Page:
Other leaders in the party have, however, told Daily Maverick that they might talk to the ANC, and there is even a suggestion that struggle stalwart Winnie Madikizela-Mandela, long an icon of the EFF, could be roped in to talk to Malema.

Was it posturing?

Ndlozi himself was seen in a serious chat with the youthful ANC spokesperson, Zizi Kodwa, on Saturday as the last results were trickling in – so it could be that he was merely posturing when he said the EFF wouldn’t talk to the ANC.

The EFF would also have to be careful to explain co-operation with any other parties to its electorate.

By way of persuasion, however, the DA would have reminded the EFF of what happened to former Independent Democrat leader Patricia de Lille’s party in 2006 when it chose to vote with the ANC on certain matters in the City of Cape Town’s newly formed coalition government.

“Three weeks later there was a by-election in an ID ward and the DA trumped the ID,” Selfe said. “Patricia later admitted she made a mistake.”

He said he genuinely believed pronouncements by the EFF that they would not work with the ANC.

The explanation for the drop of support from voters for the ID was that its voters were tired of the ANC, and this could very well hold true for the EFF, too, whose voting base and leadership contain a number of former ANC supporters.

Ndlozi said its national leadership would handle the EFF’s negotiations centrally, but for the DA the process could be slightly more decentralised.

Two types of negotiations

Selfe said two types of negotiations typically take place, “… those that can be done on local level, and those parties that want national framework agreements.

“There are some talks happening for example in the Western Cape municipality by municipality, and there are some talks that are planned with other parties.”

In the Nelson Mandela Bay metro, local and national considerations would play a role. Even though the DA could get the four seats it needed to take control of the council from smaller parties like the UDM and the United Front, “if one is involved in a more longer-term opposition realignment exercise, it might be wise to be as inclusive as possible”, Selfe said.

Simply put, Nelson Mandela Bay mayoral candidate, Athol Trollip, was out of order to declare that the party would never team up with the EFF there.

Selfe said informal talks with parties took place on the floor of the election results centre as they sat waiting for the results to find out who in principle would be in favour of coalitions.

“Most are in favour of coalitions, although many said this would be subject to ratification by their political structures.

Engaging in discussions

“So over the weekend I imagine that we would try and formalise things once all the electoral arithmetic is available. It’s no use talking to people about theoretical situations; it is once you have the practical situation that you need to manage that you can get down to more substantive discussions on what you want to achieve jointly, when the seats are worked out.

“So I imagine this weekend we will be engaging in some of those discussions with some of those political organisations.”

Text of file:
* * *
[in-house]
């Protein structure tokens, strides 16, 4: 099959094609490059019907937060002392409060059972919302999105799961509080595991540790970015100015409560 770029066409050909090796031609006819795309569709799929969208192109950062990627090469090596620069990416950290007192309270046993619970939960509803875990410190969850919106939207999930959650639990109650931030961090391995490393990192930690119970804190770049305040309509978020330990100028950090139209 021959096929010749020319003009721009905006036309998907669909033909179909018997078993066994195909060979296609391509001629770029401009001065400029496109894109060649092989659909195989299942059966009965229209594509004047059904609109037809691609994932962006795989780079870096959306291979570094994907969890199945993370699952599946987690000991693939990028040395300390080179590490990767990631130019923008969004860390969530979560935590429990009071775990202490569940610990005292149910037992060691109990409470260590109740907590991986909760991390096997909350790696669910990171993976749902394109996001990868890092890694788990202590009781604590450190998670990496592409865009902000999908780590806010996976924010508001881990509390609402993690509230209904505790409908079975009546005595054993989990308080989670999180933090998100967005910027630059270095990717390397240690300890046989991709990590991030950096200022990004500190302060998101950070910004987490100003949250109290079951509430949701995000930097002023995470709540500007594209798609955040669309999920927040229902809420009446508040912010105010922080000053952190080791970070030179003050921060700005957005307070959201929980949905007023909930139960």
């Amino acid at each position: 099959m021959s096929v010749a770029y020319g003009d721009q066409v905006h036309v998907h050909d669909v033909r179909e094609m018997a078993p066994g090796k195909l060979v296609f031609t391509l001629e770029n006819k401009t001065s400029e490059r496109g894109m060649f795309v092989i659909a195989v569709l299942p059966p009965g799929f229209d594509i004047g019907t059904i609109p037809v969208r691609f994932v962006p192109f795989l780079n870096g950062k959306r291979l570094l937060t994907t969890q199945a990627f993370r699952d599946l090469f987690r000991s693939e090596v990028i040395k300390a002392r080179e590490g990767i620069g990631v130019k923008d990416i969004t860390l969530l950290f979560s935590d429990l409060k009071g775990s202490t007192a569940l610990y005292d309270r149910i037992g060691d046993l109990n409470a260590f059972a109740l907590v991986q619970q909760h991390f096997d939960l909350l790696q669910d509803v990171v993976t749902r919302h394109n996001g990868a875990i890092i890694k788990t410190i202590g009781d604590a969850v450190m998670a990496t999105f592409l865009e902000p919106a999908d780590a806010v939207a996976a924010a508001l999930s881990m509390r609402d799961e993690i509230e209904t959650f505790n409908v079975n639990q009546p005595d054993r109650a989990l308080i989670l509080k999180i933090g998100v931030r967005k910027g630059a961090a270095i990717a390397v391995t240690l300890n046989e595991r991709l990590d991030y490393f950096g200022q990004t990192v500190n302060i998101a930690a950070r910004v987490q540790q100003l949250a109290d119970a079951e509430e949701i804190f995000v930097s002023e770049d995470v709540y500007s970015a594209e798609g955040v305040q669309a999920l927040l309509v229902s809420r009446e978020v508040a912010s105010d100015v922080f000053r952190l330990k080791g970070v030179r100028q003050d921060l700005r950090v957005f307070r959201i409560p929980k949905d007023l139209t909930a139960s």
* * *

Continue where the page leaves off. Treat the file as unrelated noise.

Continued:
Selfe said it was possible these talks would be finalised by the middle of the week when announcements would be made about who the DA would go into coalition with, and what the objectives of such a coalition would be.

By the middle of Saturday, however, no meetings had yet been finalised.

“The furthest down the track is the Western Cape, also because the maths is so easy, ” Selfe said. There are seven hung municipalities in this province.

Selfe is the party’s go-to person on the negotiations, but Maimane has also previously admitted to having had preliminary exploratory talks with other parties.

EFF general secretary, Godrich Gardee, was the first port of call during informal discussions over the weekend, while the IFP’s Albert Mncwango and the ACDP’s Joanne Downs were on the floor for their parties.

Softened attitude to EFF

The ANC is also likely to employ a number of leaders to do its negotiations, for example in Gauteng where provincial leaders get on better with the EFF than the national leadership. (The EFF intensely dislikes President Jacob Zuma for having Malema expelled from the party, and secretary general Gwede Mantashe for executing that process).

Read also: Silke: Coalition politics may shift SA ‘left’, dampen municipal election victory

ANC Gauteng secretary Hope Papo announced his party would definitely go into coalition talks with other parties for Mogale City, where it needs only one seat to govern, and Ekurhuleni, where it needs four. Here it could either rope in the AIC with its four seats, or form a more complex coalition with all the other smaller parties.

“We will also discuss coalitions for Johannesburg and Tshwane,” he said.

Already on Saturday night the ANC displayed a somewhat softened attitude towards the EFF when Mantashe told News24 the four female protesters who embarrassed Zuma during his speech at the formal announcement of the election results had a right to peaceful protest.

The party needs 16 seats to govern in Johannesburg, which means it could either team up with the DA’s 104 seats, the EFF’s 30 seats, or all of the other small parties, including the FF Plus and Cope, to make up the total. Seeing that FF Plus’s Pieter Groenewald had already told Deputy President Cyril Ramaphosa that the ANC acted like a scorpion, which could sink a coalition, the last option is the least likely.

It faces a similar situation in Tshwane, while in Ekurhuleni the ANC needs only four seats and could easily team up with a party such as the AIC. – News24